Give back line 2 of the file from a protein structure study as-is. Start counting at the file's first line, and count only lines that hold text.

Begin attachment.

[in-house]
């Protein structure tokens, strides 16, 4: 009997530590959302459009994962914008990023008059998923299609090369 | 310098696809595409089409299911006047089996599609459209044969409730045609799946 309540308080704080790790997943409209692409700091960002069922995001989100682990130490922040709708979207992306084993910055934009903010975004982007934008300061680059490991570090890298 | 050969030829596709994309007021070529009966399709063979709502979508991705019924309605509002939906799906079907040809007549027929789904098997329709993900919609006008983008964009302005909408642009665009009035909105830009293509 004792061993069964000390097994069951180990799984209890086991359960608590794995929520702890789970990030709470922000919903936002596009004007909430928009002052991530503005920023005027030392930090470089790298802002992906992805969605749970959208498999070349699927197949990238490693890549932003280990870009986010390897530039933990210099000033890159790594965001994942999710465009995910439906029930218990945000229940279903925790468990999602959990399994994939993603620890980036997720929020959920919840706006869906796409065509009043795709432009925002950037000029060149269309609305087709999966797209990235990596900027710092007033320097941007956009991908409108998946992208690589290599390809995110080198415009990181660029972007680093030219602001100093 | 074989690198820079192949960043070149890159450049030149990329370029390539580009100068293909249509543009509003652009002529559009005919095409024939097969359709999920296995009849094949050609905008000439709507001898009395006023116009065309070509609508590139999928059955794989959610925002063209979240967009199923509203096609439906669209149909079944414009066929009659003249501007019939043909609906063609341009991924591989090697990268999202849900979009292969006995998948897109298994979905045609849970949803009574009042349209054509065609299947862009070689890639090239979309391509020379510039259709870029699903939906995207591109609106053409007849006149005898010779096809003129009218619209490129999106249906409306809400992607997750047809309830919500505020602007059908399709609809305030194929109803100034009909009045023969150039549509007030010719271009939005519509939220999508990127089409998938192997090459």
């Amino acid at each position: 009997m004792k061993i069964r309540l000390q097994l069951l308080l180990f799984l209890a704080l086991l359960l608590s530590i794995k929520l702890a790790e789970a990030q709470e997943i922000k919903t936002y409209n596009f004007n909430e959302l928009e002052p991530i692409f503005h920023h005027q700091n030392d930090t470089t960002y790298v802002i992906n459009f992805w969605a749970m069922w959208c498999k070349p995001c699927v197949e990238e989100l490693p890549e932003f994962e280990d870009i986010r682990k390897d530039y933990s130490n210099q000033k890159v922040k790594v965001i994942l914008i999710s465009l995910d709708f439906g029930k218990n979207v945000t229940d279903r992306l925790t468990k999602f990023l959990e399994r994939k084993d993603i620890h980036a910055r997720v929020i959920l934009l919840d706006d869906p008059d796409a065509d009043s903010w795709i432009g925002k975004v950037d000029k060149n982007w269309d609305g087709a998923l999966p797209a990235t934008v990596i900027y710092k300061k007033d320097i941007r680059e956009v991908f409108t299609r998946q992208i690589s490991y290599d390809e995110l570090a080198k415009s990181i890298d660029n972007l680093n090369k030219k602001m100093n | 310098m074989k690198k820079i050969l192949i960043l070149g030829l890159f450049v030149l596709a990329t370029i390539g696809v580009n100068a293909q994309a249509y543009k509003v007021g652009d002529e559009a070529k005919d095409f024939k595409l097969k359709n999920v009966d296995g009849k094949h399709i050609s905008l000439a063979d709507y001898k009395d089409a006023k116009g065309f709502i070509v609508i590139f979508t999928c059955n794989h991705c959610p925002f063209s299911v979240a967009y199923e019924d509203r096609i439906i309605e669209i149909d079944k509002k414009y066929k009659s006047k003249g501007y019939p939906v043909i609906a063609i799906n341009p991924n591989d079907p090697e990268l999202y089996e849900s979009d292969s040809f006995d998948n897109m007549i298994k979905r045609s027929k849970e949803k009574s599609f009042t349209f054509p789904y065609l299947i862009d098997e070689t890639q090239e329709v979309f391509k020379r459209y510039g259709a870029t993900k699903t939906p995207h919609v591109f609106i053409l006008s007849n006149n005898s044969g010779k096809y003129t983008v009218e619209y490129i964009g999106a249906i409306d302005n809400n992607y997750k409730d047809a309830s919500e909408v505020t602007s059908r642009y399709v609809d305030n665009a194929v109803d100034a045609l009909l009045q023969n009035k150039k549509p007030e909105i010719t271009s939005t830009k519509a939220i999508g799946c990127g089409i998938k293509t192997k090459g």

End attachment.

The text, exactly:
């Protein structure tokens, strides 16, 4: 009997530590959302459009994962914008990023008059998923299609090369 | 310098696809595409089409299911006047089996599609459209044969409730045609799946 309540308080704080790790997943409209692409700091960002069922995001989100682990130490922040709708979207992306084993910055934009903010975004982007934008300061680059490991570090890298 | 050969030829596709994309007021070529009966399709063979709502979508991705019924309605509002939906799906079907040809007549027929789904098997329709993900919609006008983008964009302005909408642009665009009035909105830009293509 004792061993069964000390097994069951180990799984209890086991359960608590794995929520702890789970990030709470922000919903936002596009004007909430928009002052991530503005920023005027030392930090470089790298802002992906992805969605749970959208498999070349699927197949990238490693890549932003280990870009986010390897530039933990210099000033890159790594965001994942999710465009995910439906029930218990945000229940279903925790468990999602959990399994994939993603620890980036997720929020959920919840706006869906796409065509009043795709432009925002950037000029060149269309609305087709999966797209990235990596900027710092007033320097941007956009991908409108998946992208690589290599390809995110080198415009990181660029972007680093030219602001100093 | 074989690198820079192949960043070149890159450049030149990329370029390539580009100068293909249509543009509003652009002529559009005919095409024939097969359709999920296995009849094949050609905008000439709507001898009395006023116009065309070509609508590139999928059955794989959610925002063209979240967009199923509203096609439906669209149909079944414009066929009659003249501007019939043909609906063609341009991924591989090697990268999202849900979009292969006995998948897109298994979905045609849970949803009574009042349209054509065609299947862009070689890639090239979309391509020379510039259709870029699903939906995207591109609106053409007849006149005898010779096809003129009218619209490129999106249906409306809400992607997750047809309830919500505020602007059908399709609809305030194929109803100034009909009045023969150039549509007030010719271009939005519509939220999508990127089409998938192997090459």